4 types of CV's that recruiters HATE reading
If you have sent out countless CVs but you’re still not getting any responses, you could be making simple mistakes that are turning recruiters off.
Recruiters review hundreds of CVs in the search for that one ideal candidate who stands out from the crowd. But you don’t want to be standing out for all the wrong reasons, so it’s important to know what to avoid before submitting your next application.
Check out the 4 types of CVs recruiters hate – and, instead, learn to create a CV that recruiters will love to read:
The generic CV
You’ve read one, you’ve read them all, is a feeling most recruiters get daily. Blending into the crowd with a generic CV is the quickest way to have your CV discounted.
With so much competition, it’s vital to grab a recruiter’s attention from the get-go - and by simply submitting the same CV to each employer, you’re likely to get overlooked.
If writing a CV isn’t your strong point, writing a one-size-fits all document might seem like the best idea - but you should avoid this at all costs. Each CV you submit should be tailored to the specific job and company you’re applying to; reflecting why you’d make the perfect fit for their requirements.
So, instead make sure your CV reflects how your unique skills and abilities make you a great match for your target role. Stop the copy and pasting and use the job description to inform your CV, demonstrating how your experience, strengths and qualifications make you the ideal candidate.
The eyesore CV
If you’re looking to progress to the next stage of the recruitment process, you need to get the recruiter on your side. An eyesore CV which is difficult to read, cluttered or has a lack of structure could result in you falling at the first hurdle.
Large blocks of text that are difficult to read, confusing formats and no clear structure can all lead to recruiters deselecting your application. Recruiters only spend seconds on their first glance of your CV, so you need to avoid burying key information in a poor structure and design.
Instead, spend time working on a clear CV structure which allows recruiters to navigate through with ease. Make sure each CV heading is clearly formatted for attention. Reflect on components such as the font size or typeface you use to ensure readability, whilst breaking up lengthy chunks of text into small paragraphs with bullet points.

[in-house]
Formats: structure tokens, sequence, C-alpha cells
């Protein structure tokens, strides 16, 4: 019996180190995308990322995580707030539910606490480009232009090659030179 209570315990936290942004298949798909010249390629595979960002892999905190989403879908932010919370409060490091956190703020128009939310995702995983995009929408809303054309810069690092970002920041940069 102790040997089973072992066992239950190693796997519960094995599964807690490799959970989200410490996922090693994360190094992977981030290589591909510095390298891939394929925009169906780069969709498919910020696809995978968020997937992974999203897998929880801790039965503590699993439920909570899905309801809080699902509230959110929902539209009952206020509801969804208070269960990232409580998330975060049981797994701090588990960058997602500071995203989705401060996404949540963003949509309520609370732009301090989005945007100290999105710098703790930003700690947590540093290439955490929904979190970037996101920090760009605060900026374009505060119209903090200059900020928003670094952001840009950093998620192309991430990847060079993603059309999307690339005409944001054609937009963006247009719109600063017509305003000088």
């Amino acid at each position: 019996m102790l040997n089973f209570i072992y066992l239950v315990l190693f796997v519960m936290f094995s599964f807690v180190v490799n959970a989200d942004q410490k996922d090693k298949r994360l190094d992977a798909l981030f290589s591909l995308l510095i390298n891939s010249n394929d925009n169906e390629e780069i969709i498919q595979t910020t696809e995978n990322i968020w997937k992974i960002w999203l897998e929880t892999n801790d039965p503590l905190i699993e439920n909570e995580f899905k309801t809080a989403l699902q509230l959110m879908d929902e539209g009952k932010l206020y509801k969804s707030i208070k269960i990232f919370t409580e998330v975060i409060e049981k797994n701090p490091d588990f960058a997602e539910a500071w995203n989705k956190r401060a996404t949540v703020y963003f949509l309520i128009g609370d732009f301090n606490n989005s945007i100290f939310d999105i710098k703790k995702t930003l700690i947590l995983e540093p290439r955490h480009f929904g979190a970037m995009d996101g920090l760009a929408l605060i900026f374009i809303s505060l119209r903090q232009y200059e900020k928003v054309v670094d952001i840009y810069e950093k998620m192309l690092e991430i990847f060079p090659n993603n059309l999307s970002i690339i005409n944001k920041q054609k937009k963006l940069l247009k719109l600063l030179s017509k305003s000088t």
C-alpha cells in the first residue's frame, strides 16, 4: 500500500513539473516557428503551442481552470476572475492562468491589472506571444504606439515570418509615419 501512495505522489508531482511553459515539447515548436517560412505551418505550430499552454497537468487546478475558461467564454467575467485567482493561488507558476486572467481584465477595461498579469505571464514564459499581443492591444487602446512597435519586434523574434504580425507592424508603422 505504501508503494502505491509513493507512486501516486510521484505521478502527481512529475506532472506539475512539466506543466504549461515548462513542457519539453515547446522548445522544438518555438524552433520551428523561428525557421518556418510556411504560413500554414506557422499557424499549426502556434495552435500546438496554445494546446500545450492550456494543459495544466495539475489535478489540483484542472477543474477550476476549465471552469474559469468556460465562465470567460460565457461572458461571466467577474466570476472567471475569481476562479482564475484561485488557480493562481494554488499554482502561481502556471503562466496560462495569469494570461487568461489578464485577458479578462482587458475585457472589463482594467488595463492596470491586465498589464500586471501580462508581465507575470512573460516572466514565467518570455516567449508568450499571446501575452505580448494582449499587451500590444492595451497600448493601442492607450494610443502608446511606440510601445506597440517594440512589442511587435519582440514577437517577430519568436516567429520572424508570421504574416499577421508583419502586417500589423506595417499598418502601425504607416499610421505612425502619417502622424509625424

The cliché-ridden CV
Your CV is all about selling yourself, but there’s nothing worse than a CV jam-packed with clichés. Yes, you might be hard-working and dedicated but do recruiters really have a reason to believe that you ‘always give 110%’?
Recruiters aren’t impressed by these overused and meaningless statements that they have seen so many times before. By filling your CV with one-liners and exhausted phrases, vital information that makes you the right candidate is going to get missed.
Instead of stating you have ‘amazing customer service skills’, you should aim to actually show a recruiter how you’ve demonstrated these skills, for example: ‘Consistently reviewed customer feedback and implemented positive changes, boosting customer satisfaction by 40% in just 6 months.’.
Give examples of your strengths and back up your claims with facts and figures. Recruiters aren’t just looking for bold statements, but rather want to see examples of your core competencies.
The all style no substance CV
You might think dazzling a recruiter with your fancy CV is the way to go, but there needs to be more to your CV than a unique design. Reconsider the vibrant colour palettes, fancy fonts and overwhelming imagery and go back to the basics.
Your content is key and your CV format should emphasise this, rather than distract from your skills, qualifications and experience. Consider readability and avoid hard to read fonts or overly elaborate designs and instead opt for a clear, simple CV design that naturally flows through your experience.
Yes, if you’re going for roles as a graphic designer, creative marketer or an artist, it might be worth stepping out of the box to make a big impression. But for most roles, less is more.
About the Author
Andrew Fennell is the founder of CV writing advice website StandOut CV – he is a former recruitment consultant and contributes careers advice to websites like Business Insider, The Guardian and FastCompany.